“It takes considerable bravery to name your band after one of the greatest jazz ensembles of the last century. Hot Club get away with it because they have spirit, originality and skill that would surely have impressed Stephane Grappelli and Django Reinhardt back in 1930’s.”
– The Guardian
You’d think a band from Austin, Texas with the word “Cowtown” in its name spends its time off from touring herding cattle at a west Texas ranch or maybe in Nashville writing songs about whiskey and loose women. Not the Hot Club of Cowtown. “We recently took a band vacation to the Gypsy Festival at St. Maries de la Mer in the South of France,” says the band’s fiddler and vocalist, Elana James. Whit Smith, the band’s guitar player and vocalist, is a regular at the prestigious Djangofest Northwest in Whidbey, Island, Washington, and don’t tell anyone, but bass player Jake Erwin has the Hungarian folk band Csokolom in regular rotation on his home stereo.
“Our band is fiddle, guitar, and bass, and they can do anything together. We’ve always played a combination of hot jazz and Western swing, but it’s been really a joy to finally distill part of our essence and serve up a record that is purely jazzy,” says James, who in a fitting reflection of the band’s mission statement was a one-time horse wrangler in Colorado, as well as a former student of Classical music at the American Conservatory in Fontainebleau, France. Says Smith, “Once Elana became aware that in jazz music and swing, you could express yourself more in improvisation, I think that attracted her to it. She still likes Classical, and I do too.” Smith grew up hearing his parents play lots of folk music , especially acoustic blues, but as a teenager, he naturally rebelled and turned sharply toward hard rock, which still informs his approach to hot jazz and Western Swing. “Even if I¹m doing straight jazz, stuff, I tend to attack the music like a rock’n¹roller. ²I¹ve always liked the playing on-the-edge of-your chair vs. slouched down with your eyes away from the audience. I like to interact with the audience.” Also, says James, the impression that the band is in some way a country act, especially in the current climate of American popular music, is somewhat misleading since the Hot Club’s influences have always been as much the musette music of the smoky bistros of 1930’s Paris as they are the hoedowns and Western swing of the mythic American west.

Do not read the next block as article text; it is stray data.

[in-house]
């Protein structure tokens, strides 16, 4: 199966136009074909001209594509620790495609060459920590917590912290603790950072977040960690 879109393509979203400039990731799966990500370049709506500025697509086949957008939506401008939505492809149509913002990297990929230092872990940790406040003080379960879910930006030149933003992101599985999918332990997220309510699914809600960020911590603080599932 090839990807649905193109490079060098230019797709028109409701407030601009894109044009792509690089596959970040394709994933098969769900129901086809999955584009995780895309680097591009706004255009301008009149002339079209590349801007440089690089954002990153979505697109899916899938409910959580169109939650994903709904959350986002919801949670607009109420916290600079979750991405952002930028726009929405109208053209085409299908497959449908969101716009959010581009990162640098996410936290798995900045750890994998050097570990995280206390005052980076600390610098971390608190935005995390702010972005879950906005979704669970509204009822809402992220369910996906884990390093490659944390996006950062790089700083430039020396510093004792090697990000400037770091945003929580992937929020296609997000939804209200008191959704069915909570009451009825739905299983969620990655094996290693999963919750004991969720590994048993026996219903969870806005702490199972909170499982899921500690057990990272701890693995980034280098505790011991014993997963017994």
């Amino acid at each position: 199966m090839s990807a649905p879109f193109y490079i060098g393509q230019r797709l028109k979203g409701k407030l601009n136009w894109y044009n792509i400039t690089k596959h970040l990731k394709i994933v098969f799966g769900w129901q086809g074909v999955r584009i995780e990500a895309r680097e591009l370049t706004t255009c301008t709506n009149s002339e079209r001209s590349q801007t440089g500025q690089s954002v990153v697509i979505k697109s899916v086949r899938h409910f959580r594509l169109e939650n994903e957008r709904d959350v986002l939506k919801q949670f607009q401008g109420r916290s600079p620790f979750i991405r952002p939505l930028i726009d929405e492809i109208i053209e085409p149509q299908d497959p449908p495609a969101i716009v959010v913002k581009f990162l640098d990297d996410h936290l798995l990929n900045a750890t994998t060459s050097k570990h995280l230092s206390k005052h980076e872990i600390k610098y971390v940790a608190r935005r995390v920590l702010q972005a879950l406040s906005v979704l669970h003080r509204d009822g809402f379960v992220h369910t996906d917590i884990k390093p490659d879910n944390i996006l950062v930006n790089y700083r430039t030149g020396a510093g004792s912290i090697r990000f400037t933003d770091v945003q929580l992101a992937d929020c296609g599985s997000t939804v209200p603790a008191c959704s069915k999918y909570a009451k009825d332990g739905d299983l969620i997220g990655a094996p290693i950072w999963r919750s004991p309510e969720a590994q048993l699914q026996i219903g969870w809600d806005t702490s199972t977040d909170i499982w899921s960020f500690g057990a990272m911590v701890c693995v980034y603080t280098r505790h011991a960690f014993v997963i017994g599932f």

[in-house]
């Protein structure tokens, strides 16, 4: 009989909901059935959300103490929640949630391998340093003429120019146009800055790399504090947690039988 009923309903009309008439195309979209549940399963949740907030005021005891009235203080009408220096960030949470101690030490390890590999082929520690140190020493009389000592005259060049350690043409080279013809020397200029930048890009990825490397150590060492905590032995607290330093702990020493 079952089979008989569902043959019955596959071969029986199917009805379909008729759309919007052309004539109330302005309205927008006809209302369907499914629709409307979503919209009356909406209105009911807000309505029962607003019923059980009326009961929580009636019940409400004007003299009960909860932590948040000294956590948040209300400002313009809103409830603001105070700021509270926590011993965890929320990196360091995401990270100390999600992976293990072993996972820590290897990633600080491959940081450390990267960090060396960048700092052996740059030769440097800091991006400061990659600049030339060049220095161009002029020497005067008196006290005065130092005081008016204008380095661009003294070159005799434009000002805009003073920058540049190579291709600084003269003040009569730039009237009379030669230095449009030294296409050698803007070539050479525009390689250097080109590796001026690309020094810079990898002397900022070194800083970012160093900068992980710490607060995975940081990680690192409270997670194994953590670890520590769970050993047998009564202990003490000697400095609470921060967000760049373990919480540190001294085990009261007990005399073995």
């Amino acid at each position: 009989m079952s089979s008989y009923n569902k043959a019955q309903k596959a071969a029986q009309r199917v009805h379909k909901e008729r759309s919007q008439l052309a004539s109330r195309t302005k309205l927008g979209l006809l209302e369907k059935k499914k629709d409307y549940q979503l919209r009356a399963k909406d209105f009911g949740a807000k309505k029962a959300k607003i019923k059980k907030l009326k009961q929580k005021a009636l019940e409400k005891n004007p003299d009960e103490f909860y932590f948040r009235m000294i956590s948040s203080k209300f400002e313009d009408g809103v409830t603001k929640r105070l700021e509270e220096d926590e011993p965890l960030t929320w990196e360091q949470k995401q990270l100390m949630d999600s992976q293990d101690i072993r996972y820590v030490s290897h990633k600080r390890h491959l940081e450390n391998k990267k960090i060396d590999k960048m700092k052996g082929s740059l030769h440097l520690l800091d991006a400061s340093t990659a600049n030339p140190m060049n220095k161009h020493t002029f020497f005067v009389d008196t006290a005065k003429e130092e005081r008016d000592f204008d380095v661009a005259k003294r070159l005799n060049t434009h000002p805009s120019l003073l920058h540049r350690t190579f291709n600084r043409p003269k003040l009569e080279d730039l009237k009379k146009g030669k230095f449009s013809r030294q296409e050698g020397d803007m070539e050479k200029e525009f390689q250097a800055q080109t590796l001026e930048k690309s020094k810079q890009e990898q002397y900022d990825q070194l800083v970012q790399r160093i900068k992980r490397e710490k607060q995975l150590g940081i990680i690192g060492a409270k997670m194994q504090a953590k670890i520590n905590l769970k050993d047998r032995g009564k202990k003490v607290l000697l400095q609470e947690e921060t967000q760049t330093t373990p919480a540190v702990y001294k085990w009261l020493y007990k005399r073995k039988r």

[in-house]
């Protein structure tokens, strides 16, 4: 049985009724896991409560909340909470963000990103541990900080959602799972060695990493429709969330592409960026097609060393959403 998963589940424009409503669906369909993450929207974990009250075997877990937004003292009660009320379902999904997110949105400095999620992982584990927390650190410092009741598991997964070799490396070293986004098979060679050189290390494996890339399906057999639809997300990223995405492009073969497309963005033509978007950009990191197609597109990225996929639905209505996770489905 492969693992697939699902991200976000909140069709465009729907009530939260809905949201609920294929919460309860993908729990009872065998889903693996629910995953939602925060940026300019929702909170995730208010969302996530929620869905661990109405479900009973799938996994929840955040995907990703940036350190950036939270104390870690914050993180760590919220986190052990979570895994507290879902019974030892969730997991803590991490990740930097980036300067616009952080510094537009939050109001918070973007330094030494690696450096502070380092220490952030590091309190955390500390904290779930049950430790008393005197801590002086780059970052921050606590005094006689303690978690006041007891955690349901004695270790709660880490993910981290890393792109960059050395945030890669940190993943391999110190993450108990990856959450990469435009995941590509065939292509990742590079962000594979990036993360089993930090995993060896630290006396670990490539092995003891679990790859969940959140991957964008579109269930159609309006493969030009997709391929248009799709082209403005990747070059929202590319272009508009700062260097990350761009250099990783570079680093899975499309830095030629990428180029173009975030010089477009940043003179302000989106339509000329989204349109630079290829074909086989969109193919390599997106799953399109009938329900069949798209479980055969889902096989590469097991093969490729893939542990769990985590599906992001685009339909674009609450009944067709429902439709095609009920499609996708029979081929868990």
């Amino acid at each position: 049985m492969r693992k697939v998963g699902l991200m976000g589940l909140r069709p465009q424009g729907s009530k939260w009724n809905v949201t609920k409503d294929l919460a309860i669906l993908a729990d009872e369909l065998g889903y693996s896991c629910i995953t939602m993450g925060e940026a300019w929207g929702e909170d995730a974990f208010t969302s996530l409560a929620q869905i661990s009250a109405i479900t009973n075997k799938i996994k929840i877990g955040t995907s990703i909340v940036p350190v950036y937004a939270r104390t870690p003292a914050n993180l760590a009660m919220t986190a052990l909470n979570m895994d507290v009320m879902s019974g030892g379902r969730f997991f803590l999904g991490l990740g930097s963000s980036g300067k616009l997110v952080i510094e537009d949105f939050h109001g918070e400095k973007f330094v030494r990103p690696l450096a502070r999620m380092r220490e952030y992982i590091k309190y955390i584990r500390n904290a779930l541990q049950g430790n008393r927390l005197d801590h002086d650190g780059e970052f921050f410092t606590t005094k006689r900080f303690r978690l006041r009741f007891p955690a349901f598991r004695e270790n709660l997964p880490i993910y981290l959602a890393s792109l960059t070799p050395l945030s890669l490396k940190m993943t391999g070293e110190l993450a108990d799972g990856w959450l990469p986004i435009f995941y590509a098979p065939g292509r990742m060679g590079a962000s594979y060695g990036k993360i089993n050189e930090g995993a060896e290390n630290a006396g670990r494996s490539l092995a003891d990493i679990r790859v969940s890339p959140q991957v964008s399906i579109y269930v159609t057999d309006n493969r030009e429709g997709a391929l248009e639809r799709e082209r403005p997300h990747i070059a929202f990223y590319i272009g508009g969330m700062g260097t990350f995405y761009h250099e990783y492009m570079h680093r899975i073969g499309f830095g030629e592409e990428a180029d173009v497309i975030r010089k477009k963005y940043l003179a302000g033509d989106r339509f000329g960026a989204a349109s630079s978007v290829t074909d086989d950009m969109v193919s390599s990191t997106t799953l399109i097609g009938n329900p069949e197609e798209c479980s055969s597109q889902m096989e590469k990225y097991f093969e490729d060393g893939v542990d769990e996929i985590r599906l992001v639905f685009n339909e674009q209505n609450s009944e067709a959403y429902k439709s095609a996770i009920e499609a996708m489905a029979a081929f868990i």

Perhaps it’s no surprise, then, that the Hot Club of Cowtown, who’s collection of recorded work now stretches to seven studio albums, is finally releasing RENDEZVOUS IN RHYTHM, a thrilling peek into this Texas trio’s breathtaking virtuosity and, for the first time with such focus, its elegant, more European inspirations. A collection of fourteen fiery Gypsy jazz and American songbook standards, this is the Hot Club’s first album to exclusively celebrate the band’s Left-Bank influences. “We had lots of people asking us to make a record of standards,” says Smith, “So there you go, here¹s a record full of swing standards. We¹re not trying to compete with anyone who¹s writing the songs. It¹s more of a vehicle for one way we really like to play--starting with familiar ground and then improvising from there.” By way of inspiration James adds that “One of the most thrilling nights of my life was when Gheorghe Anghel (the violinist from legendary Romanian Gypsy band Taraf de Haidouks) came over to my house and he and Whit and I jammed on songs like Avalon and Exactly Like You in my living room ‘till four in the morning. And then he asked if he could use my phone to call home to Romania. It was absolutely the coolest thing ever.”